VOGUE Living Australia - - Concierge - mon­teverdi­tus­cany.com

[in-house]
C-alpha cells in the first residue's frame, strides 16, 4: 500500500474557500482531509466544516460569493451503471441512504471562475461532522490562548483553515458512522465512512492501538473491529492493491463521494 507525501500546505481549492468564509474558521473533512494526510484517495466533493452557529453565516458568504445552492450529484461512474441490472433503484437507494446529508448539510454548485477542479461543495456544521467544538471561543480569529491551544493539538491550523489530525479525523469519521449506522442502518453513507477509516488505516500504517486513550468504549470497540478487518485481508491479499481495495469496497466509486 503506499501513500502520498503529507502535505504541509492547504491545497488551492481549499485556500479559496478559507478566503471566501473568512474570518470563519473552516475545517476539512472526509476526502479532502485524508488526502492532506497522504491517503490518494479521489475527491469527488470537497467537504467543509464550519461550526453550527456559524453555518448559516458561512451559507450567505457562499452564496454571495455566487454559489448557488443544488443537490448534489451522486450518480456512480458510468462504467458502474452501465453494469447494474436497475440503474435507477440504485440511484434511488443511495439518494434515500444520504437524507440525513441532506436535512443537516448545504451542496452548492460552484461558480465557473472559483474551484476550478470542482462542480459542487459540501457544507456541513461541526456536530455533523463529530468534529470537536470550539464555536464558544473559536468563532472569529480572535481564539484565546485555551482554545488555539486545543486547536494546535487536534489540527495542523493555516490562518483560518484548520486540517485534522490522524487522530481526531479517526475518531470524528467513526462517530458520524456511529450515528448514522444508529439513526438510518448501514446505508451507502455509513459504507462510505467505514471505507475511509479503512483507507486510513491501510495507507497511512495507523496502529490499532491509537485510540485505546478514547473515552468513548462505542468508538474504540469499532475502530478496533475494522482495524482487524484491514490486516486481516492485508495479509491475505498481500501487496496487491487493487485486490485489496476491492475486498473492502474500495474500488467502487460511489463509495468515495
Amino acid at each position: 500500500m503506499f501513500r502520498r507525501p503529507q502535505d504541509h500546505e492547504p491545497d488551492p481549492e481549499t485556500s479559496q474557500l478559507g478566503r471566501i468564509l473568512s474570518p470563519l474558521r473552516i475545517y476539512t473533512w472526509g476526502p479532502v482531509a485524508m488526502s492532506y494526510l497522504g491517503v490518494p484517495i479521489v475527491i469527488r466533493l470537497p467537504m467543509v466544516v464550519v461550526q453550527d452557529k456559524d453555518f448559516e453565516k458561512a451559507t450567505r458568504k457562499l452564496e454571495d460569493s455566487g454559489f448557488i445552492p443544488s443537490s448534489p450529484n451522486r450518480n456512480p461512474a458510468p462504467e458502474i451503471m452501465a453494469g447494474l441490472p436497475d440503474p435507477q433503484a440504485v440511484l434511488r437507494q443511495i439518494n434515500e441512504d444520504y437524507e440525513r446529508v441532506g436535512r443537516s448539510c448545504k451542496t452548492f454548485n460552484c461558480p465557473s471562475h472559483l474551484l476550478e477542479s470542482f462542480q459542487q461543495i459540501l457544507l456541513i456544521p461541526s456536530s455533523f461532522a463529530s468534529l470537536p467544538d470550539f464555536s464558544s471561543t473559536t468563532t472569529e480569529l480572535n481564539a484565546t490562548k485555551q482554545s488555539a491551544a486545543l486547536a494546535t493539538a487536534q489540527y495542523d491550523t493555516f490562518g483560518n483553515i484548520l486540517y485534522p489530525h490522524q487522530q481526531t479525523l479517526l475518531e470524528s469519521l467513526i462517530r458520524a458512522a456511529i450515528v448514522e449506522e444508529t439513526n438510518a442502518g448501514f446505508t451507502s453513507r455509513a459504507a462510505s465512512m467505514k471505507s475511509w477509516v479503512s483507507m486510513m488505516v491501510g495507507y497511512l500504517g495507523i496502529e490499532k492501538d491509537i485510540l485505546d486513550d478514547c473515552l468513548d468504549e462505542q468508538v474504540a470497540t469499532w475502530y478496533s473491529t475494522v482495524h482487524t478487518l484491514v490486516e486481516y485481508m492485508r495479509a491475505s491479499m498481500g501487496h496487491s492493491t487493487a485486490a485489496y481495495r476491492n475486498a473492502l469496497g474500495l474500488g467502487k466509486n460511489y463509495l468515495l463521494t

When Amer­i­can lawyer Michael L Cioffi dis­cov­ered Castiglion­cello del Tri­noro — a derelict, vir­tu­ally aban­doned me­dieval hill­top vil­lage — while hol­i­day­ing in Tus­cany’s ver­dant Val D’Or­cia in 2003, he vowed to re­store it to its for­mer glory, and he knew ex­actly who would help him achieve that goal. The house he was leas­ing had been re­stored by Ilaria Miani — one of the many tum­ble­down prop­er­ties in the area the in­te­rior de­signer had be­come known for re­viv­ing over the past 30 years — and Cioffi was cap­ti­vated by her work. “I could see that she was de­vel­op­ing a beau­ti­ful aes­thetic, which was in­te­grat­ing the char­ac­ter and style of Tus­cany that had evolved over cen­turies with a very con­tem­po­rary and mod­ern flair,” he says. “Her ap­proach res­onated with me be­cause it re­in­forces an im­por­tant philo­soph­i­cal life prin­ci­ple: that hu­man ex­pe­ri­ence is not lin­ear, it is a fluid con­tin­uum in which the past, present and fu­ture com­bine and in­form us. In other words, the past is never re­ally over or even in the past. This fact is espe­cially true with re­spect to art and ar­chi­tec­ture.” Cioffi teamed up with Miani to bring the vil­lage back to life, and the re­sult is Monteverdi Tus­cany, an en­chant­ing moun­tain­top re­treat com­pris­ing an 11-room bou­tique ho­tel, a lux­ury spa, three rental vil­las and a con­se­crated Ro­manesque chapel. — fiona mc­carthy

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